NEWBURYPORT — Following months of discussions, surveys and efforts by a 70-person task force, the school district released its framework for reopening, which will be presented to and voted on by the School Committee on Monday night.

In an email to families early Wednesday, Newburyport Superintendent Sean Gallagher shared the details of all three preliminary learning plans — an in-person, a remote model and a hybrid of the two. They were created in accordance with state guidelines.

As Gallagher has previously explained, the district will not pursue a full in-person learning model. The district tried to set up model classrooms using three-foot distancing between students and run through a mock schedule but with 2,300 students, officials decided the model was not feasible.

The committee will instead vote on either a fully remote model or a hybrid, which each school developed separately.

At Francis T. Bresnahan Elementary School, the hybrid model prioritizes in-person teaching for prekindergarten and kindergarten students. Under this plan, students would attend school four days a week, using a half-day model, and only have remote learning as an additional option.

For grades 1-3, students would be divided into two “cohorts,” attending school for in-person learning two days a week and participating in remote learning on the other three days. Both would learn remotely on Wednesdays and have alternate schedules the other days.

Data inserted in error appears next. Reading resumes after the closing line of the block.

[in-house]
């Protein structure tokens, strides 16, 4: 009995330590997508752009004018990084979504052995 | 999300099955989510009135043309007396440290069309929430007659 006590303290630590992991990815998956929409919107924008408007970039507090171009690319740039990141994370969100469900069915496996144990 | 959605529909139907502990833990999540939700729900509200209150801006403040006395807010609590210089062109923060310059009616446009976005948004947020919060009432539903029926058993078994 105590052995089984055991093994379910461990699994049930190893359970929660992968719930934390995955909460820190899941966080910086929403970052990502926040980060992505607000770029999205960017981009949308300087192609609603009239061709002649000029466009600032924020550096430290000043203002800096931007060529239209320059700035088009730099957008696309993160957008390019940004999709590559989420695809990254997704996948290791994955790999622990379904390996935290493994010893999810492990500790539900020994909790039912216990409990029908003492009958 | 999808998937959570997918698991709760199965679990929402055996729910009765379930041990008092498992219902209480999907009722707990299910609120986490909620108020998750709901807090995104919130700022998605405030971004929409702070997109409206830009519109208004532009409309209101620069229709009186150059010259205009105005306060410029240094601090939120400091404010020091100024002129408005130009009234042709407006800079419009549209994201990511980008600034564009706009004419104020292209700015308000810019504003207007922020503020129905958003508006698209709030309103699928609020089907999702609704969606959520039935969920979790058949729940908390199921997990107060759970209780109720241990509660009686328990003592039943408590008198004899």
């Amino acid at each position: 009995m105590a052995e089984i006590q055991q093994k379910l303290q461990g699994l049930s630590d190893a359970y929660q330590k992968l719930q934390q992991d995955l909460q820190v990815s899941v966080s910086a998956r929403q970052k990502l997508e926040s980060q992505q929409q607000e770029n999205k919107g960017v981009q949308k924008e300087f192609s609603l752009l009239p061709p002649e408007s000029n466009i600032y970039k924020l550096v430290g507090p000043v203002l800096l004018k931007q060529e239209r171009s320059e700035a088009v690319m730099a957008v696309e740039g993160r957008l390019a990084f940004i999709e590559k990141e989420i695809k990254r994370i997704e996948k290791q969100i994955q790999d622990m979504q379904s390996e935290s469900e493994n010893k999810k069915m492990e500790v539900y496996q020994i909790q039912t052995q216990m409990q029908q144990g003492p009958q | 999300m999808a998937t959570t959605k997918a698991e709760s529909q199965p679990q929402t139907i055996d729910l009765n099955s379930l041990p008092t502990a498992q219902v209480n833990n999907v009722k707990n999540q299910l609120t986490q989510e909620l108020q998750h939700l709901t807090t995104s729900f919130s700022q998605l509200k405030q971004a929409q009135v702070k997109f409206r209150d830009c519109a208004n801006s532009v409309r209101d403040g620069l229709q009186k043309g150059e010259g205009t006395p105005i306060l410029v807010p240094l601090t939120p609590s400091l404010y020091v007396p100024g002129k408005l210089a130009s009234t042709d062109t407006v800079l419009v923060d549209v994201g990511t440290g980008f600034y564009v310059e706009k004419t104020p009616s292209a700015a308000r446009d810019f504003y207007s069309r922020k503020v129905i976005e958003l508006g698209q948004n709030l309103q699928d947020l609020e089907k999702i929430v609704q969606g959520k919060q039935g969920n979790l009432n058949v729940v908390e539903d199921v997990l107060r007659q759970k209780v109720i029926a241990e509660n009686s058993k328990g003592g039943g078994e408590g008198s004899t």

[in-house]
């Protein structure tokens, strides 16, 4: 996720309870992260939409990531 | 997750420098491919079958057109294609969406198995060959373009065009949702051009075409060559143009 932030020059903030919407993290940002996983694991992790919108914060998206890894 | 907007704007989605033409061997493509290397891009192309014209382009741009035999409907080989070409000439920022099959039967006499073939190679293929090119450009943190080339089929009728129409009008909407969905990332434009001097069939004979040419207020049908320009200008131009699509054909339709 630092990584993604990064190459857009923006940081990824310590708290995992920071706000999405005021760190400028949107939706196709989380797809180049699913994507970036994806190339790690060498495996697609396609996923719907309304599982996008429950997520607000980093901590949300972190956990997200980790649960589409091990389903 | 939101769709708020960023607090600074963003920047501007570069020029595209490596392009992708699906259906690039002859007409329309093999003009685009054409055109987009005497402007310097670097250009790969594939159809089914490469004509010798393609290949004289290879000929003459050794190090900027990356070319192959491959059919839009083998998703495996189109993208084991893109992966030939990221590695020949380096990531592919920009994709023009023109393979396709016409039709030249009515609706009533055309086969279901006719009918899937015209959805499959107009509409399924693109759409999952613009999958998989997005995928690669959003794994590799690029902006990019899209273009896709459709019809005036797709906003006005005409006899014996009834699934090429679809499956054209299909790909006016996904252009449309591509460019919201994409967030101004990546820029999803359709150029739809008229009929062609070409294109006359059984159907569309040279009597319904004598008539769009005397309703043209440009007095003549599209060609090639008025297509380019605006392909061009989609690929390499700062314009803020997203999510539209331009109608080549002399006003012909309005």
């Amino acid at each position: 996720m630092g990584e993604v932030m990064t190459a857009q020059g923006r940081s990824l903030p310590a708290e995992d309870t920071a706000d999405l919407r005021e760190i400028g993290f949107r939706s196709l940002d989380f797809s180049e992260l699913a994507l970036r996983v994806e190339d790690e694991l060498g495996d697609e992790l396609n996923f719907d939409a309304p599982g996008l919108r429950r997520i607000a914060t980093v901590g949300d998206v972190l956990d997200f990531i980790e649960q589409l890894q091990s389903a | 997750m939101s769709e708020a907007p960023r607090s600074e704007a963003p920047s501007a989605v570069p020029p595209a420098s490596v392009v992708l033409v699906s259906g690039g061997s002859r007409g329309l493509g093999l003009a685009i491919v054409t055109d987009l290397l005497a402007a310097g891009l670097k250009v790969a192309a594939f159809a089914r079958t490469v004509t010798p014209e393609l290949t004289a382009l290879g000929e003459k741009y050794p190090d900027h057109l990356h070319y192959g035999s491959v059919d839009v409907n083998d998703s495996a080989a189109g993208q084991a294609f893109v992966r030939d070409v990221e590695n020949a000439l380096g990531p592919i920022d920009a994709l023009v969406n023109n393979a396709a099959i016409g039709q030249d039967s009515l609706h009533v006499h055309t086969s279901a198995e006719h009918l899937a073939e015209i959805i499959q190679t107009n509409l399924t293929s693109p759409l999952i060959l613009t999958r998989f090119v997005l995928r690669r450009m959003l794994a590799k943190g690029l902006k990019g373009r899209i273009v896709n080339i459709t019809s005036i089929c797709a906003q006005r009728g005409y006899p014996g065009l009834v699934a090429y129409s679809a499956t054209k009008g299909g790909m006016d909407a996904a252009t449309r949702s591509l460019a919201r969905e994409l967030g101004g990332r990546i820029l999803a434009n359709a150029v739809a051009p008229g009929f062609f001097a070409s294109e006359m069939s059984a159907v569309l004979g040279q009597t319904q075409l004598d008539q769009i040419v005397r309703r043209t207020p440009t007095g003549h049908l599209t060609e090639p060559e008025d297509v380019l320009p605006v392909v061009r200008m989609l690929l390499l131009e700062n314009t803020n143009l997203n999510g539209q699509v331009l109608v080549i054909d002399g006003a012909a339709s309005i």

Similarly at Edward G. Molin Upper Elementary School and Rupert A. Nock Middle School, the hybrid model features students in two cohorts with in-person instruction two days a week and remote learning the other three days.

Under both its hybrid and remote learning plans, the middle school would assign each student to a “pod” of 11 to 13 other students and an adviser. These pods would function as advisory groups for students to meet, both remotely and in-person, every day at 7:45 a.m. The adviser would take attendance, keep track of student schedules, and check in on social and emotional needs.

If the committee votes in favor of a hybrid learning model, all families with children in prekindergarten through eighth grade may opt for the Remote Learning Academy, which would function as a separate school in the district. This allows students to attend school remotely if they are uncomfortable with in-person instruction.

At Newburyport High School, officials created a plan for predominantly remote instruction but with an in-person advisory for small groups of students to meet once every other week.

As stated in the plan, “NHS initially explored cohorting students in classrooms and having teachers cycle through, but after receiving feedback from students and parents, the impact to a student’s high school schedule was too great for the school to consider this option.”

The school said it hopes to develop a hybrid model eventually and phase in-person instruction into the plan. The school plans to reevaluate its learning model the week of Oct. 12. As it stands now, the remote plan has teachers conducting live instruction from their classrooms. Students would tune in remotely for 80-minute class blocks with 10-minute breaks in between. Attendance will be taken. If a high school student opts out of the in-person advisory, they would be assigned a teacher to connect with them remotely for advice on things such as college and career planning.

For special education students throughout the district, in-person instruction would be prioritized wherever possible. Those plans will vary depending on each student’s needs.

All learning models are subject to change throughout the year as the COVID-19 situation develops.

To see the full plan or to submit questions about the plan, go to

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